1991 Victims of Clergy Abuse Linkup, Inc., is founded by Jeanne Miller, the mother of an abused boy in Chicago. Later the group shortens its name to The Linkup.
1992 The U.S. bishops agree on five principles to deal with current cases of sexual abuse and prevent future cases. The bishops decide not to establish a national policy for handling these cases, but they encourage dioceses that have not yet drawn up a policy to do so.
1993 The U.S. bishops appoint an Ad Hoc Committee on Sexual Abuse. In 1994-96 this committee issues three volumes of Restoring Trust: A Pastoral Response to Sexual Abuse (a resource for bishops). The committee is reauthorized in 1997 and in 2000.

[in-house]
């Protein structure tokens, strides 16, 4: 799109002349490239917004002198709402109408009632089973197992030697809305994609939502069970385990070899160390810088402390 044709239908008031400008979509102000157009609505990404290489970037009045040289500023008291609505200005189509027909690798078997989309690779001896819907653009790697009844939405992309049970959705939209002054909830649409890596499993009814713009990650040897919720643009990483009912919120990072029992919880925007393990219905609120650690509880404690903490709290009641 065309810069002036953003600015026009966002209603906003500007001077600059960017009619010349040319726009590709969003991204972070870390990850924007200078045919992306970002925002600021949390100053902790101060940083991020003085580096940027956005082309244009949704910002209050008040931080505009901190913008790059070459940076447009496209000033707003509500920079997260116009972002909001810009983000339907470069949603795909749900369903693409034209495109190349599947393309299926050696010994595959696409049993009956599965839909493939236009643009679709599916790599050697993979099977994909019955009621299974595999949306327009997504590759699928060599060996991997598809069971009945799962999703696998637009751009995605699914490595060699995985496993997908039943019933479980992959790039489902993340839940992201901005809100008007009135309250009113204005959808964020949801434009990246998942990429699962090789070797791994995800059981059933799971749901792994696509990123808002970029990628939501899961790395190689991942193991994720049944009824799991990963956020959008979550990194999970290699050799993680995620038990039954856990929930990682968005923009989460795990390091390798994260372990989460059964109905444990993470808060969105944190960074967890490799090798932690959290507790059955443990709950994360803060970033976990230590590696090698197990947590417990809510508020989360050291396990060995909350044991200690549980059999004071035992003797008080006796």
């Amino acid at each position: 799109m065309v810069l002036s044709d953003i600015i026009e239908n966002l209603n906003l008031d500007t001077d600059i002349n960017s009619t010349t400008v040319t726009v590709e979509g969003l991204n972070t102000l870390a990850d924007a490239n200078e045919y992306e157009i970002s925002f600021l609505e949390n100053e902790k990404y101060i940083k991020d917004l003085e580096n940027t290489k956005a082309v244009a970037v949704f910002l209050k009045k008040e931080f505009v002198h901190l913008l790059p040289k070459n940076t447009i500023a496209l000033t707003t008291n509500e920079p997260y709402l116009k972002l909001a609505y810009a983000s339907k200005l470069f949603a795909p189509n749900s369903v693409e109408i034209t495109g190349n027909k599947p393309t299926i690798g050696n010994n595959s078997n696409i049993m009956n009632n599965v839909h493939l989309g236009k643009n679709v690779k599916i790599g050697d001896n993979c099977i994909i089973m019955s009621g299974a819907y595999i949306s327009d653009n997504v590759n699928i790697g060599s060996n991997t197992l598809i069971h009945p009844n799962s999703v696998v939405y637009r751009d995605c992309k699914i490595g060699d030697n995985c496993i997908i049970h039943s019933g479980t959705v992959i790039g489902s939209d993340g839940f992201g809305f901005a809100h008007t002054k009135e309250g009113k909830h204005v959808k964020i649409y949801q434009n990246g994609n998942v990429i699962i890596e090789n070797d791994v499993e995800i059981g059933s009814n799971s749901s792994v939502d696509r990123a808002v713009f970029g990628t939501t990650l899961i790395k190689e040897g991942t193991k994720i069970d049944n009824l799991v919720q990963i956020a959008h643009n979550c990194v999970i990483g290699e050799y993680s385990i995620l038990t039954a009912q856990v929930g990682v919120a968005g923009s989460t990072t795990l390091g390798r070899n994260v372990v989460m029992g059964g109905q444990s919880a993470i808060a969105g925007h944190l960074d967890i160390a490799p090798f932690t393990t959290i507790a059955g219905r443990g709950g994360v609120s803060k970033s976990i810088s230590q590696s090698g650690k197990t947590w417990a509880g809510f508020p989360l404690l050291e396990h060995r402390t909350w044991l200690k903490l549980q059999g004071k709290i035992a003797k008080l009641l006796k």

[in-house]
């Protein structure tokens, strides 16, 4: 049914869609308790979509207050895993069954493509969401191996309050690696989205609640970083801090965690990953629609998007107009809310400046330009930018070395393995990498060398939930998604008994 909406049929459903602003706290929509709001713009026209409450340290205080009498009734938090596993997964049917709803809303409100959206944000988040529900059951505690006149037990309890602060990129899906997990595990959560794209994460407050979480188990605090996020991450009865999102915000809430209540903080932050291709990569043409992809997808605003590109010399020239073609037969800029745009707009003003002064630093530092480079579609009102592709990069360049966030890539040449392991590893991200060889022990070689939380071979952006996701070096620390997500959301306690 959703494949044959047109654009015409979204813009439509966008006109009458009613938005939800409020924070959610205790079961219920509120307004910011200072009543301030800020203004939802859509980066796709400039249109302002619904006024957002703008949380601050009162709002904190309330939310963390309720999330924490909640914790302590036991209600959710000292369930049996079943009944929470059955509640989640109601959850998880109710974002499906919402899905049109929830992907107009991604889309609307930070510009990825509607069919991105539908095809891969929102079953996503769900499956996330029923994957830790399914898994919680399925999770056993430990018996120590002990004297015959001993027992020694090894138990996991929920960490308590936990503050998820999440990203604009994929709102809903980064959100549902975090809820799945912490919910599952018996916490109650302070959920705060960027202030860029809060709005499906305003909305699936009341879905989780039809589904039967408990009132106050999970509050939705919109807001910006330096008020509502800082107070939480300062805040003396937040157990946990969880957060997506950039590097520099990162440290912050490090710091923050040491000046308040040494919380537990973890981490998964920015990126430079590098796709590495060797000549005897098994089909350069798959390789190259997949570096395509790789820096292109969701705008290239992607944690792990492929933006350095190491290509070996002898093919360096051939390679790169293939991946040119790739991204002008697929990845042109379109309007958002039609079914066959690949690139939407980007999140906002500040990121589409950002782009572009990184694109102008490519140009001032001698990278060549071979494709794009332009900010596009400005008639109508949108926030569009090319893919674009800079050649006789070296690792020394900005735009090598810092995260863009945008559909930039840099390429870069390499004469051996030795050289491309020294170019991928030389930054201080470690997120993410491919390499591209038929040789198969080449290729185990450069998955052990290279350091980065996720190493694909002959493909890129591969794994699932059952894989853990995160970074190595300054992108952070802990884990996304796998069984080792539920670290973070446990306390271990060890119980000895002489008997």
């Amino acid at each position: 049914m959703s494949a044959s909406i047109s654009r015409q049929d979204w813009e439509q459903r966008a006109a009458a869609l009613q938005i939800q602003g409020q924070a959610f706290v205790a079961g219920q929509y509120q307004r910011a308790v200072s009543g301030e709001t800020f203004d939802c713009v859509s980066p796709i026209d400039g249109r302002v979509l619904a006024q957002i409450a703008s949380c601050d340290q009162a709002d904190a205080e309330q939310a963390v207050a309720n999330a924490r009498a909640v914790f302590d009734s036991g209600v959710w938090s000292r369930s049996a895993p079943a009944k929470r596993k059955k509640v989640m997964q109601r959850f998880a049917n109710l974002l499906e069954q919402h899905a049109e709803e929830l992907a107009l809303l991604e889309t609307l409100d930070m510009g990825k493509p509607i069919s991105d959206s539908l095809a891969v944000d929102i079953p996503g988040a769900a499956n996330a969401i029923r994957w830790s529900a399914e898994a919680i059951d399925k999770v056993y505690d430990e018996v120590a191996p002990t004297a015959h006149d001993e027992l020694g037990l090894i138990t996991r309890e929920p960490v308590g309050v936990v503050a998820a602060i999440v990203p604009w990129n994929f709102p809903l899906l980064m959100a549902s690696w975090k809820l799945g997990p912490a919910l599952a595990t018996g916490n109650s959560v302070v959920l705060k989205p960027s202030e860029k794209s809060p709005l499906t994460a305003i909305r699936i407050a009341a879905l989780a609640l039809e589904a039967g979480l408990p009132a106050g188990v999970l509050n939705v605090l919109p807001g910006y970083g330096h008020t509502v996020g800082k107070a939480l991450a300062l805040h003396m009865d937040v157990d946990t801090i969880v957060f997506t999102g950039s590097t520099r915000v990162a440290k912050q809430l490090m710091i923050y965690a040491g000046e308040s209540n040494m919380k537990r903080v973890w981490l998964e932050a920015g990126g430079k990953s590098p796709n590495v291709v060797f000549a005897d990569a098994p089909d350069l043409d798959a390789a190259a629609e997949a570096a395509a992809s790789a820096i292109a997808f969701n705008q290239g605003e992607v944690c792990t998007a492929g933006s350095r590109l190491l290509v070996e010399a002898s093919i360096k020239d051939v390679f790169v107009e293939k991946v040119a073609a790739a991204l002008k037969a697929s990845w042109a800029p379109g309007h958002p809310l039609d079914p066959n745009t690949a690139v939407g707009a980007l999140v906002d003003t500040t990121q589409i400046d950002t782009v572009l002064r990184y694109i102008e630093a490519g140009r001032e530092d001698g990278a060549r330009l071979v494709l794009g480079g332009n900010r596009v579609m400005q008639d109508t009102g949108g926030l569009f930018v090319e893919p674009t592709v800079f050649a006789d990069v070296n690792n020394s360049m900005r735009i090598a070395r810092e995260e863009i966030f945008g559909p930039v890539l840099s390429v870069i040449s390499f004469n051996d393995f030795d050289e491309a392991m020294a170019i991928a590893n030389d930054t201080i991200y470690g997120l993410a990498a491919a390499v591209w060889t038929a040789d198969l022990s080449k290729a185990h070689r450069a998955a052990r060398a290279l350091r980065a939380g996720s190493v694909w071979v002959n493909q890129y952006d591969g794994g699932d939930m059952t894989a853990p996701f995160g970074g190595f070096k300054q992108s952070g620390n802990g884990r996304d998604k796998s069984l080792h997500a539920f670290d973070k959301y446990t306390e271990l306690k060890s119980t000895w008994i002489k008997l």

1994 Pope John Paul II authorizes for five years exceptions to canon law (extending the Church's statute of limitations to an abused person's 28th birthday and extending to cases involving minors over 16 the canonical provisions for handling cases of sexual abuse). The exceptions are renewed in 1999 for another 10 years.
1995 The administrative board of the bishops' conference issues Walk in the Light: A Pastoral Response to Child Sexual Abuse.
1997 A jury finds the Diocese of Dallas, Texas, guilty of negligence regarding Father Rudolph Kos's abuse of minors. The diocese is ordered to pay $119.6 million (later reduced by the court to $31 million).
(January) An appeals court judge upholds Judge Constance Sweeney's earlier ruling to unseal more than 10,000 pages of documents in lawsuits against Father John Geoghan and the Archdiocese of Boston. The documents show that Cardinal Bernard Law and his aides had reassigned Geoghan, accused of assaulting more than 130 minors, and other abusive priests. More documents in similar cases are released later.